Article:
Each of these puzzles is nice to look at and includes subtle, quiet sound effects and a nice level of interaction that one would expect to find within these activities. The rings from the Tower of Hanoi or the frogs from The Frog Puzzle move with a drag most intuitively, but it can be tricky to pour from one jug to another – something to look into for a possible update in the future.
I like how for the most part, these exercises start out simply enough, but I think it is unrealistic that the average seven year old could solve these problems. A bright ten year old may enjoy this app as well as older children and adults.
It greatly disappoints me, however, that no answers are given except for the Magic Shapes section, adding to the probable frustration one may feel when getting stuck on an upper level. At a minimum, the answers should be provided, but better yet, I would like to see an animated clip showing children how these puzzles have been solved.
For many of these sections, one can Google to learn more about the puzzle at hand as they are often variations on classic mathematical logic games, allowing parents or teachers to look up more information if children are interested. I believe, however, that it is the responsibility of the developer of apps such as this to provide the conclusion to the math activities that they have created that children and adults have invested their time in.
It is possible that families or classrooms that gravitate toward this app may have adults who can help solve these puzzles, but I still find the including of proper explanations for those who need them to be extremely worthwhile, especially as this would allow children to enjoy this app by themselves without needing any adult help to work with this application. A hint button would also be a great inclusion for those who just need a little help without having these puzzles solved for them.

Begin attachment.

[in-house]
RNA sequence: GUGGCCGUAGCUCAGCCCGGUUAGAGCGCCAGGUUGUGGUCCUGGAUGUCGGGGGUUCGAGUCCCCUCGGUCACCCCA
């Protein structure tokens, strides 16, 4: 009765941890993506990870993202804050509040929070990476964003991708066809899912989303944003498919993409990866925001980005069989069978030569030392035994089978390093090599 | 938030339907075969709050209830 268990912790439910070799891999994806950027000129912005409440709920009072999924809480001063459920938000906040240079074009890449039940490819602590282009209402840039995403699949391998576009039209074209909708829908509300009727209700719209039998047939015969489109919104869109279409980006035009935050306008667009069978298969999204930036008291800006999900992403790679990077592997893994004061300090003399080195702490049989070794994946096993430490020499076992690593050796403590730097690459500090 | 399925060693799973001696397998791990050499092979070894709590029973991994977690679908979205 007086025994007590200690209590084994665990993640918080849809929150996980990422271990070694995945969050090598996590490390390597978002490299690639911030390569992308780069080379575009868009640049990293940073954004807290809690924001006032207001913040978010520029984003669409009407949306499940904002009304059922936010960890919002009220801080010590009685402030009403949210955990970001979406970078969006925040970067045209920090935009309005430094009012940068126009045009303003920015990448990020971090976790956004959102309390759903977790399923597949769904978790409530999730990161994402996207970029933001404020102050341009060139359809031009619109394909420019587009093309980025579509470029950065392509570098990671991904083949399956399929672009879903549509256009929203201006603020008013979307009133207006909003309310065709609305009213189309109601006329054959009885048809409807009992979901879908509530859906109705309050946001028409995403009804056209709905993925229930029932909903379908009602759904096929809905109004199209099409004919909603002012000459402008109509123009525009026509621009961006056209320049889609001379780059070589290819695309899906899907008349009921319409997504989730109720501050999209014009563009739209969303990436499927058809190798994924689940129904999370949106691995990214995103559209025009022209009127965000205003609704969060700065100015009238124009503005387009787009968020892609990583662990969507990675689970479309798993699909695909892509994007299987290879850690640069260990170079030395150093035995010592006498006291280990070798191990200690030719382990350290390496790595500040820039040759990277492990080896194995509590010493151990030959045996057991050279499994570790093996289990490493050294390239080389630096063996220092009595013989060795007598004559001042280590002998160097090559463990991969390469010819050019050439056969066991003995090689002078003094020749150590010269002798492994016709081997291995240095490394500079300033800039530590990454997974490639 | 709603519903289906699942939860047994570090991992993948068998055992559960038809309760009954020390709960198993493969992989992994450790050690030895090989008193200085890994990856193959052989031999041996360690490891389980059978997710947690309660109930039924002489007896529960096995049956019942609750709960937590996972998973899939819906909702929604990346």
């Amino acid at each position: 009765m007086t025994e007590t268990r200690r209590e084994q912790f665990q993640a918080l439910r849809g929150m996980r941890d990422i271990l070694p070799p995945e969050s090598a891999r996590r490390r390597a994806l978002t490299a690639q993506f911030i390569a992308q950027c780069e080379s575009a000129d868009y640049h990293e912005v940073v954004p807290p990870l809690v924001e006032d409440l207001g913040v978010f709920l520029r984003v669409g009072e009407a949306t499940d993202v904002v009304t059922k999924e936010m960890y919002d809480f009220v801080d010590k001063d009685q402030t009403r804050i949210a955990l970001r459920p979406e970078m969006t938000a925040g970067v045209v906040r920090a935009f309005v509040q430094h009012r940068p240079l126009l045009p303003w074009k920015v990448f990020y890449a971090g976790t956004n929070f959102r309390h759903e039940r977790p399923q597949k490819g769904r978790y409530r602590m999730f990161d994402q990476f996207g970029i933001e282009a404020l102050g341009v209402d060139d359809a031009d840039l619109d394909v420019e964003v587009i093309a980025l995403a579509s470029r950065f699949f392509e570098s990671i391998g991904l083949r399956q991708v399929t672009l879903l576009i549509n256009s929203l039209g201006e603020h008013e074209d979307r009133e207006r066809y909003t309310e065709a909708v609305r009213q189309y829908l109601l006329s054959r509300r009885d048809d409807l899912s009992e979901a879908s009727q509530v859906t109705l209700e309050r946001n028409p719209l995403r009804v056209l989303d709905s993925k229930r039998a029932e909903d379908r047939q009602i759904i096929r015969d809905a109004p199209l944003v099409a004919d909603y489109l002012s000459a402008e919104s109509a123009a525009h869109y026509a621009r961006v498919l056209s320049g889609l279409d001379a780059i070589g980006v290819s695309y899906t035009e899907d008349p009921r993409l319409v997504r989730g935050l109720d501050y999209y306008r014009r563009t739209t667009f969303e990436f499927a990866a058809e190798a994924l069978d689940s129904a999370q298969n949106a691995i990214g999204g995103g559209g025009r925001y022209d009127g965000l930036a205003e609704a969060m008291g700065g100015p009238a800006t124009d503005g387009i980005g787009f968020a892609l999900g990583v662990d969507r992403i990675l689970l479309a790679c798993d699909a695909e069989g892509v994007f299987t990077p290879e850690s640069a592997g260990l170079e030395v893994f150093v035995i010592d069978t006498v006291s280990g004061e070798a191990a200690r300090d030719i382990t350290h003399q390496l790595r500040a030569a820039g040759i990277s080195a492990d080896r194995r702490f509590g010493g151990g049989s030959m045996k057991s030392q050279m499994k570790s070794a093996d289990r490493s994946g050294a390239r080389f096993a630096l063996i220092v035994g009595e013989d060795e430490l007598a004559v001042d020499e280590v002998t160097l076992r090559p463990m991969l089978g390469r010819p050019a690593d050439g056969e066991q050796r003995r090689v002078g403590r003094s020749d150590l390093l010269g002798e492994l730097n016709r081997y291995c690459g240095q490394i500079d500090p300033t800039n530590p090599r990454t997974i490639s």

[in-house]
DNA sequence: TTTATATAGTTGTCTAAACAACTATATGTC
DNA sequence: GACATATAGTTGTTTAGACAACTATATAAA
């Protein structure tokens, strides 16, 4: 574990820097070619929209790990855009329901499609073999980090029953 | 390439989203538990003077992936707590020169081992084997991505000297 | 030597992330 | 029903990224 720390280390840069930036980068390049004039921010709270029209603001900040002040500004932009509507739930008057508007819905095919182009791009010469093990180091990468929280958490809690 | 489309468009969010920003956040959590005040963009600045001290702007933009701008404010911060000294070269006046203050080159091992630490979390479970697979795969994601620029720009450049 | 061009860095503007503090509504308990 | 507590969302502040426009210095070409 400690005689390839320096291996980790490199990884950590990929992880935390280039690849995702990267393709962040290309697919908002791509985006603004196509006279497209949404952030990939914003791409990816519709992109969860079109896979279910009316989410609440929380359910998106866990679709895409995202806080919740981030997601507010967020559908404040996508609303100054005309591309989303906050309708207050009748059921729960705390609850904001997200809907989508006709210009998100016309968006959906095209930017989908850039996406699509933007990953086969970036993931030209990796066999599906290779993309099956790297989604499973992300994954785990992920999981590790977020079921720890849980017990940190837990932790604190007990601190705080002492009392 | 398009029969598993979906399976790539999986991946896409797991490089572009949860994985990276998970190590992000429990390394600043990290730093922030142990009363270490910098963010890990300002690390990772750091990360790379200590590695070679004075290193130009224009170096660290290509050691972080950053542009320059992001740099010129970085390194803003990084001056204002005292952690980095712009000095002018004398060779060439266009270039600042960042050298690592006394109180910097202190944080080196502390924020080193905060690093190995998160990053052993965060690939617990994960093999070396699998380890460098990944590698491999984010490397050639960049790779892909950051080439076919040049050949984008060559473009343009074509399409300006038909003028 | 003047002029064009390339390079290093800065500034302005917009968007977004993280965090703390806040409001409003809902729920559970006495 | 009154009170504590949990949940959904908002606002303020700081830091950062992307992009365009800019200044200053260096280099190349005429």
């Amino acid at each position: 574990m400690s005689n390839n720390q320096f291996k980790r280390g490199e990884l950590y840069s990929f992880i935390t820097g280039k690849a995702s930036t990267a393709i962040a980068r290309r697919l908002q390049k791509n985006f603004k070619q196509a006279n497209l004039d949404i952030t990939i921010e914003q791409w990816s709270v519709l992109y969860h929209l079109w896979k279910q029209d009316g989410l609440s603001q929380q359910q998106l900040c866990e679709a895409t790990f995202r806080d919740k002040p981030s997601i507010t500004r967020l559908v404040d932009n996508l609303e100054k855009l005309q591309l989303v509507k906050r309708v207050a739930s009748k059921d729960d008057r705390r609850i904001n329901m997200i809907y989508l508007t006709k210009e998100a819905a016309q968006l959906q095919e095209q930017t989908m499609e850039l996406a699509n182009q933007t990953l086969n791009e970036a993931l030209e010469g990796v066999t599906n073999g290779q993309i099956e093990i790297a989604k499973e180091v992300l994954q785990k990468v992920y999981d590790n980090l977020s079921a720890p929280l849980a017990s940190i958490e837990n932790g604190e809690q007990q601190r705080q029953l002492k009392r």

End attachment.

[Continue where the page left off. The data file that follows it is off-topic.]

The exception to this concern that I have in general is the Magic Puzzles section as the solution is included with the tap of a button – well-done as the correct numbers can be seen only as long as the button is pressed, making a quick peek for a hint a possibility. I hope the other sections of this app can at some point include answers and hints such as this as well.
Although the lack of answer and help among these games bothers me greatly, I do recommend this app for situations where there is an adult who can help children succeed at these math puzzles. I appreciate that one can either power through all 32 levels of these included games or choose the area of interest and level of ability freely in free-play mode. This app contains a lot of game play and will be greatly enjoyed by the right children who already have a good handle on reasoning and logic games, like feeling challenged and are not easily frustrated. For others, this app includes games that will become exercises in futility more than anything else, so do look into this app if it is a good match for the children in your life, or for logic game-loving adults as well.Posted in: By Age Range, By App Feature, For Parents, High School +, Just For Fun, Math, Middle School, Parents and Kids, Preschool, Puzzle, Reviews
Tagged with: $1.99, Patrick Feeney